Posts Tagged ‘low budget horror films’

The Lodger: Director David Ondaatje‘s debut is loosely adapted from Hitchcock’s 1927 silent film about a ‘Jack The Ripper’ copycat killer. Ondaatje gives The Lodger a routinely modern twist by throws plenty of false climaxes, both run-of-the-mill and unexpected, at us. The visual elements are also far grittier than these types of films normally lend themselves to, thanks to nifty cinematography from David Armstrong. Actress Hope Davis (with whom I’m having a cinematic affair) as the hapless patron of the lodge and Alfred Molina as the obsessive detective deliver on so many levels that we can ignore Simon Baker‘s ineffectual brooding as the title character. Two other things that didn’t quite work for me – Philip Baker Hall darting in and out as the generic Captain Smith, grimacing perhaps a tad too unnaturally, and the predictable ending. Everything else deserves a thumbs-up in this suitably atmospheric Hitchcockian thriller.

Pig Hunt: I have the softest corner in my mind for low-budget horror films that scream bloody murder. It is adorable how they make us curl into a foetal position, letting our mind escape from recurring group hugs that define our lives, careers and breaks in sobriety. It is also heart-warming that there are film-lovers out there scraping together money and questionable talent to scare the shit out of other people. Like many other gory backwoods thrillers turn out to be, James Isaac’s Pig Hunt could be an extended metaphor for the socio-political hierarchies that govern every aspect of our world; so if you’re into that sort of thing, you may find sly references to misogyny, established religion and if you’re drunk, oedipal complexes too. Mutilated emus, a machete-wielding maniac, nymphomaniacal pot cultivators, and a monstrous wild boar that makes Russell Mulcahy’s Razorback look like Babe lost and hogtied in the city? The show goes on. And how.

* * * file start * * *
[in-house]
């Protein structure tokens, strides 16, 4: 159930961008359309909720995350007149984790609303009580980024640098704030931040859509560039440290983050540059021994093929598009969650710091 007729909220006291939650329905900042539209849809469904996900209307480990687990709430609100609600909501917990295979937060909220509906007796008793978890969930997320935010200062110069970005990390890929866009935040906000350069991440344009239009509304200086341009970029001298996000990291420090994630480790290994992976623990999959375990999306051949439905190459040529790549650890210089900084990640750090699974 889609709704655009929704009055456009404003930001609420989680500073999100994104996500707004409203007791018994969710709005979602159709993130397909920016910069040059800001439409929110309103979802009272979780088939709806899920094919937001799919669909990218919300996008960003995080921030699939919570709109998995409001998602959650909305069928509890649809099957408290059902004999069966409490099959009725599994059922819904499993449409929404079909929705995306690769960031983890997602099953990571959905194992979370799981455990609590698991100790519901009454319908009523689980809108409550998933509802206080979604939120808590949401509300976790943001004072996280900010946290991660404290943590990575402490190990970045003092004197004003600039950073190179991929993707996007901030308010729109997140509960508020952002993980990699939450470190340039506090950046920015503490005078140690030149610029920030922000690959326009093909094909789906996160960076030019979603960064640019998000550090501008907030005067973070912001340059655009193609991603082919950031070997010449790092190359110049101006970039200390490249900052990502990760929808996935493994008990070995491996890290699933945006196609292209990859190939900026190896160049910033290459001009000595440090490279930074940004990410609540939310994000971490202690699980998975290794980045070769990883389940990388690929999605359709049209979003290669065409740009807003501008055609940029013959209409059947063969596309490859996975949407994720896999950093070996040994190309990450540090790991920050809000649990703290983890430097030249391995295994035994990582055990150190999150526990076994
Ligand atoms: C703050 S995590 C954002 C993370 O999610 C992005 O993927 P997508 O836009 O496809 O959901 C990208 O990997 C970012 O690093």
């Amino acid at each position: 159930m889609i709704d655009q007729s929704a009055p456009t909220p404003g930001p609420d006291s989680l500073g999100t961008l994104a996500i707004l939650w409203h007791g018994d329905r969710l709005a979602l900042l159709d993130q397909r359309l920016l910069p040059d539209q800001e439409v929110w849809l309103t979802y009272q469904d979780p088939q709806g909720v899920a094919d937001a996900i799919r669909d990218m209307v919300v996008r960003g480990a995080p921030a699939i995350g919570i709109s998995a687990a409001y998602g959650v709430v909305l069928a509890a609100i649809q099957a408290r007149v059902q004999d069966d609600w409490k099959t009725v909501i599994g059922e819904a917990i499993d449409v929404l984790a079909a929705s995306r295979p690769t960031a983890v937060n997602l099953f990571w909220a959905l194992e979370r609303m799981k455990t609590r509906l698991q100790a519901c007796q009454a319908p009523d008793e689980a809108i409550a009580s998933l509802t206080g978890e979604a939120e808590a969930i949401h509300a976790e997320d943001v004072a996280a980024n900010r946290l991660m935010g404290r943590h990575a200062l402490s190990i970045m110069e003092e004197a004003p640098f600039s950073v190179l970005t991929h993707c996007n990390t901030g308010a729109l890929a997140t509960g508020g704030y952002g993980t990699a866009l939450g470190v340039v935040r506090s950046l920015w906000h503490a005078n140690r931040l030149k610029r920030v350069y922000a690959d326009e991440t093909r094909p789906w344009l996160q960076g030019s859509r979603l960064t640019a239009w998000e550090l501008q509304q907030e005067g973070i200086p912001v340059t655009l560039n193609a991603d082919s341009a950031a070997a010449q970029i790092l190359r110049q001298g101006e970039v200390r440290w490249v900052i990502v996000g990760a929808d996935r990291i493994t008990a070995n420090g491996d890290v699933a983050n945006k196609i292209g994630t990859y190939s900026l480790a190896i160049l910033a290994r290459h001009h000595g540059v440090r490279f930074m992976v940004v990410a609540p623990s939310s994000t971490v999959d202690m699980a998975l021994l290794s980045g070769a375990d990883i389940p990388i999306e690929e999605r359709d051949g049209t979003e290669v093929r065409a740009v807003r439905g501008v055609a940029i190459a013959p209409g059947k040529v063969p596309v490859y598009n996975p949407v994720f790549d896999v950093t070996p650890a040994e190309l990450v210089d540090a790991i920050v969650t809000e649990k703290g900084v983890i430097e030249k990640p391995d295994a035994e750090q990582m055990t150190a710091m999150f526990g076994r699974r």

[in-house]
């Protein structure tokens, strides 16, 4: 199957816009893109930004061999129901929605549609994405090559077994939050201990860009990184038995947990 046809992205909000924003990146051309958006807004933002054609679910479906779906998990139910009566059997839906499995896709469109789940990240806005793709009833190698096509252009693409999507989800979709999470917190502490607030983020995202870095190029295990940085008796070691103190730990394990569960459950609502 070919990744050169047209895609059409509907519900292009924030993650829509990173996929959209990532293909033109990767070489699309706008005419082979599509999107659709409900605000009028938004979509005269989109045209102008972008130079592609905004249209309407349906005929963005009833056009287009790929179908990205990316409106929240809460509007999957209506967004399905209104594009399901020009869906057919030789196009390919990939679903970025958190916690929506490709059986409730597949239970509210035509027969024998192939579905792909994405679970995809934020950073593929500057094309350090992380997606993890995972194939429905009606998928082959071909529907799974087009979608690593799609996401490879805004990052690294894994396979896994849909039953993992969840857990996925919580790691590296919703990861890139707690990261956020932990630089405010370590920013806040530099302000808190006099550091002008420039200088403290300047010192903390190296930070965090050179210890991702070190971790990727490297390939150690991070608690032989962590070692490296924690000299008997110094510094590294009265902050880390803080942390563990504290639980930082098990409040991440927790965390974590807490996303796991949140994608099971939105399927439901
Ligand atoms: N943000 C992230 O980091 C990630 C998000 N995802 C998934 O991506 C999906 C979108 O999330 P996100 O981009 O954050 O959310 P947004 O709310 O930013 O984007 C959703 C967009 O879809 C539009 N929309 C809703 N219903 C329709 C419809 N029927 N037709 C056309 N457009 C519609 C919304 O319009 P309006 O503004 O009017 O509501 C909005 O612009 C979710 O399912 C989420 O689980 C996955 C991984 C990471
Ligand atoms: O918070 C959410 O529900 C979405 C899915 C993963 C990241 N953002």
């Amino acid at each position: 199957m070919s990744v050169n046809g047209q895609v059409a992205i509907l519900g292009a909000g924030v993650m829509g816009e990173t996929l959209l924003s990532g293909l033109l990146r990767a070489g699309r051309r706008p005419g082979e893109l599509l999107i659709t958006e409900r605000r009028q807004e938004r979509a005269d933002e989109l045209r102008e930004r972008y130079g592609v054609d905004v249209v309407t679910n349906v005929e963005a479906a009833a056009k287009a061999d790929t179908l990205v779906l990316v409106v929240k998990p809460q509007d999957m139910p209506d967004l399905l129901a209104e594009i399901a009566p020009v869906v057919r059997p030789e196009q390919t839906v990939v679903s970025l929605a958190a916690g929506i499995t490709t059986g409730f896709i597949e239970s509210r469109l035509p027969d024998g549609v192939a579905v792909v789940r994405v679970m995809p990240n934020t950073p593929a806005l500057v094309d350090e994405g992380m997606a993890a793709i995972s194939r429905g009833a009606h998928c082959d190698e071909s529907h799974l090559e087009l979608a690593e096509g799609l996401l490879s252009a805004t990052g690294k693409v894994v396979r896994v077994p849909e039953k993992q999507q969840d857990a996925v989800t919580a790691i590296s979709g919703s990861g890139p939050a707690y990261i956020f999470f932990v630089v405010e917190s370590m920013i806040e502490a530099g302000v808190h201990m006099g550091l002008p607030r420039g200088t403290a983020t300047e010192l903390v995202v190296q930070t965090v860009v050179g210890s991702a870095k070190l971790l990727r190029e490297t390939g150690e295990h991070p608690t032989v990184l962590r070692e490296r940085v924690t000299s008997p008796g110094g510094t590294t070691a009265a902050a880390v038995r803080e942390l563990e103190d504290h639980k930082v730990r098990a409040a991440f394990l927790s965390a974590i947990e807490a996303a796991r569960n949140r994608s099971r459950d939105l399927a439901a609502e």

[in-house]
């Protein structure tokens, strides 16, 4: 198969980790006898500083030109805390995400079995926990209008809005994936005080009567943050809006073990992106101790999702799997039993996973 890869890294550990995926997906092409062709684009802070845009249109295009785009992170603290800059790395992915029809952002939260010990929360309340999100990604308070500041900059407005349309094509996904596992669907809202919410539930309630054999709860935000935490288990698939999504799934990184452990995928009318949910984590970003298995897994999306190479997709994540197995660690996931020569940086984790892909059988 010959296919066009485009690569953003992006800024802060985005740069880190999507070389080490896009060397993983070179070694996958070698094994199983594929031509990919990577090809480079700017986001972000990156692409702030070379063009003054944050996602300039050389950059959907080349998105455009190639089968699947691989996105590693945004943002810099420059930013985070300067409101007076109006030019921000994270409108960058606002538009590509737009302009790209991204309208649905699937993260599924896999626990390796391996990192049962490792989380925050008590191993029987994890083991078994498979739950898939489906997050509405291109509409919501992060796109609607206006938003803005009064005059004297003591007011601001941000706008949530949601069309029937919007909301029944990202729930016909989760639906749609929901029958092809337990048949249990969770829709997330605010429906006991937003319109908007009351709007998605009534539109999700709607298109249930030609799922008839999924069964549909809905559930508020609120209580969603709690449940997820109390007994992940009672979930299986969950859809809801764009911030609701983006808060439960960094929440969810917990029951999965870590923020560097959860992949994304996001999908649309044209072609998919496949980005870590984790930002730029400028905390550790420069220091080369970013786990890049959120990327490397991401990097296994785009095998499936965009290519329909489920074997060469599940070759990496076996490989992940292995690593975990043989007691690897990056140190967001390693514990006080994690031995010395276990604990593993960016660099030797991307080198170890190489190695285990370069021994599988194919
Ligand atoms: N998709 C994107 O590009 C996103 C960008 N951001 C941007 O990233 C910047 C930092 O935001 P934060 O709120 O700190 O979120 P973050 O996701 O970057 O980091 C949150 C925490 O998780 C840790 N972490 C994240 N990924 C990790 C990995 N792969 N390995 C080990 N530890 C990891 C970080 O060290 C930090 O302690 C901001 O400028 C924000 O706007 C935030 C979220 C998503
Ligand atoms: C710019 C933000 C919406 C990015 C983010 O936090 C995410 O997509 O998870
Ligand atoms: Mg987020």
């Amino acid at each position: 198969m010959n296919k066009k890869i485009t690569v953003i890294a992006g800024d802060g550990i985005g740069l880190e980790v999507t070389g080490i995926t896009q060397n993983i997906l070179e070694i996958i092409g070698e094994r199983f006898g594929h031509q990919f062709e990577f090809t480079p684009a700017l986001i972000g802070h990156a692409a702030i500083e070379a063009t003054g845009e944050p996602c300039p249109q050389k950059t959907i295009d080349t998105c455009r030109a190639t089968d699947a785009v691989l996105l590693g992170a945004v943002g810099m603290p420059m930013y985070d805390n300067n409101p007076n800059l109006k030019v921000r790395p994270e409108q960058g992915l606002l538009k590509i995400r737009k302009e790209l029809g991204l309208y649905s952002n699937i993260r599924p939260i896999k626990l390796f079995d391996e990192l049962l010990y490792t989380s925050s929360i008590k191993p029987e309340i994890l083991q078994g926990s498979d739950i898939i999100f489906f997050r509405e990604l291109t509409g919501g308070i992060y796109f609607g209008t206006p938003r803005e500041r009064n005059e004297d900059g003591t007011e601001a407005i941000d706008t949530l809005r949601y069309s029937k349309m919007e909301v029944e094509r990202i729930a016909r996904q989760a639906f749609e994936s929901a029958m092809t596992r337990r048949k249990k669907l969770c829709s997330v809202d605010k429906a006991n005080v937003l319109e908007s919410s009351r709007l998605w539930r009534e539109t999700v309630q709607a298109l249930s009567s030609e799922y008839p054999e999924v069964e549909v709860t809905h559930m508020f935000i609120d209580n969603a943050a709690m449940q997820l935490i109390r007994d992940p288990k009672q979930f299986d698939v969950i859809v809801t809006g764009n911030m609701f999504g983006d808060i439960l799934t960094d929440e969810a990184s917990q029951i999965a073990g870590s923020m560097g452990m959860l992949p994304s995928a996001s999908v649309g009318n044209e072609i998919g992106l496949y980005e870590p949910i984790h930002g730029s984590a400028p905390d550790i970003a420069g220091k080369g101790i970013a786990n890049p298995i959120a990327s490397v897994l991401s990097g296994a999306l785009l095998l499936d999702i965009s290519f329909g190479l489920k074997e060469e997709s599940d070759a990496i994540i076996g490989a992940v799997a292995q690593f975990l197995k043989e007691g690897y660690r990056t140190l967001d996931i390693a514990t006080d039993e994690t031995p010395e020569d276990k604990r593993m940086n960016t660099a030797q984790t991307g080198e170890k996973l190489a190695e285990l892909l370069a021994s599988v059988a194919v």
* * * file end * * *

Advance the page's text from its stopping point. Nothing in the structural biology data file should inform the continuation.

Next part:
Greenberg: These comedians have become infatuated with playing caricatures of their publicized persona – Adam Sandler in Funny People, Patton Oswalt in Big Fan, and that creepy guy, to an ostensibly lesser extent, in Pauly Shore Is Dead. Even crappy action stars have embraced it (spoiler: this intro is a waste of time) and gone on to make fun of themselves (JCVD and My Name Is Bruce). I assume Ben Stiller was going for something similar in Noah Baumbach’s Greenberg, but I could be wrong. Actually, Roger Greenberg isn’t very different from characters that we’ve come to associate Stiller with. Domesticated, empathetic, dorky and infatuated with delusions of grandeur – traits that don’t mesh very well with the character’s existential despair in this film. Sort of like Chris Cornell’s Scream album that toyed with hip-hop. I can appreciate the deviance from normalcy but uh uh no thanks…it’s just too weird. Thankfully, the film’s zanier and more admirable bouts of melancholia lie in Rhys Ifans‘ droopiness and Greta Gerwig‘s gut-wrenching facial expressions, both of which, are spectacular as is the soundtrack provided by James Murphy (front man, LCD Soundsystem). Now go watch Oswalt set the bar incredibly high in Big Fan.